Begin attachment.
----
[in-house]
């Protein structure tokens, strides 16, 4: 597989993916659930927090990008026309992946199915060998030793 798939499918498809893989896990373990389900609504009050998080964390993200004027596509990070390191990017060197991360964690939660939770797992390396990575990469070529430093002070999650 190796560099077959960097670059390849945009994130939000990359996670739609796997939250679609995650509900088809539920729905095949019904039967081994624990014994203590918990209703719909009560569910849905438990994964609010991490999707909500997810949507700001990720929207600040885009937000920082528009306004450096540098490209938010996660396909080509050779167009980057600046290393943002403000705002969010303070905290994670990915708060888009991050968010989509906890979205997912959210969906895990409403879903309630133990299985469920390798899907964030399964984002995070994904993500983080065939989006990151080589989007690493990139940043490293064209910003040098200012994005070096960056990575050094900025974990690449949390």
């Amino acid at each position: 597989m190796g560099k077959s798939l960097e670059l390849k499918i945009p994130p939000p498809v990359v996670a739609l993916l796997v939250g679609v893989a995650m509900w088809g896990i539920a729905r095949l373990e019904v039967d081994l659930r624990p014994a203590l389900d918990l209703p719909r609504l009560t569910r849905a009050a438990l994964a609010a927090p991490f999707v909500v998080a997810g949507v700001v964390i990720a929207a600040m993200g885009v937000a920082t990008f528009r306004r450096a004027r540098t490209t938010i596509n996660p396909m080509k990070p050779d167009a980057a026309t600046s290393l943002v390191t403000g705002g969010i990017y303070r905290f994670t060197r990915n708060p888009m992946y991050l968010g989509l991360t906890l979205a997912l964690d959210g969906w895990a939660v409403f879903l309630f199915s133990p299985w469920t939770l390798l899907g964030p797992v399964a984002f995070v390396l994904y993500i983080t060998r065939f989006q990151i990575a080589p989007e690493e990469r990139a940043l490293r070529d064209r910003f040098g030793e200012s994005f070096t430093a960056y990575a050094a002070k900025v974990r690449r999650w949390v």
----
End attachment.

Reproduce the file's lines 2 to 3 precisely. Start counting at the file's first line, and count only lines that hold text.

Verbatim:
């Protein structure tokens, strides 16, 4: 597989993916659930927090990008026309992946199915060998030793 798939499918498809893989896990373990389900609504009050998080964390993200004027596509990070390191990017060197991360964690939660939770797992390396990575990469070529430093002070999650 190796560099077959960097670059390849945009994130939000990359996670739609796997939250679609995650509900088809539920729905095949019904039967081994624990014994203590918990209703719909009560569910849905438990994964609010991490999707909500997810949507700001990720929207600040885009937000920082528009306004450096540098490209938010996660396909080509050779167009980057600046290393943002403000705002969010303070905290994670990915708060888009991050968010989509906890979205997912959210969906895990409403879903309630133990299985469920390798899907964030399964984002995070994904993500983080065939989006990151080589989007690493990139940043490293064209910003040098200012994005070096960056990575050094900025974990690449949390």
């Amino acid at each position: 597989m190796g560099k077959s798939l960097e670059l390849k499918i945009p994130p939000p498809v990359v996670a739609l993916l796997v939250g679609v893989a995650m509900w088809g896990i539920a729905r095949l373990e019904v039967d081994l659930r624990p014994a203590l389900d918990l209703p719909r609504l009560t569910r849905a009050a438990l994964a609010a927090p991490f999707v909500v998080a997810g949507v700001v964390i990720a929207a600040m993200g885009v937000a920082t990008f528009r306004r450096a004027r540098t490209t938010i596509n996660p396909m080509k990070p050779d167009a980057a026309t600046s290393l943002v390191t403000g705002g969010i990017y303070r905290f994670t060197r990915n708060p888009m992946y991050l968010g989509l991360t906890l979205a997912l964690d959210g969906w895990a939660v409403f879903l309630f199915s133990p299985w469920t939770l390798l899907g964030p797992v399964a984002f995070v390396l994904y993500i983080t060998r065939f989006q990151i990575a080589p989007e690493e990469r990139a940043l490293r070529d064209r910003f040098g030793e200012s994005f070096t430093a960056y990575a050094a002070k900025v974990r690449r999650w949390v």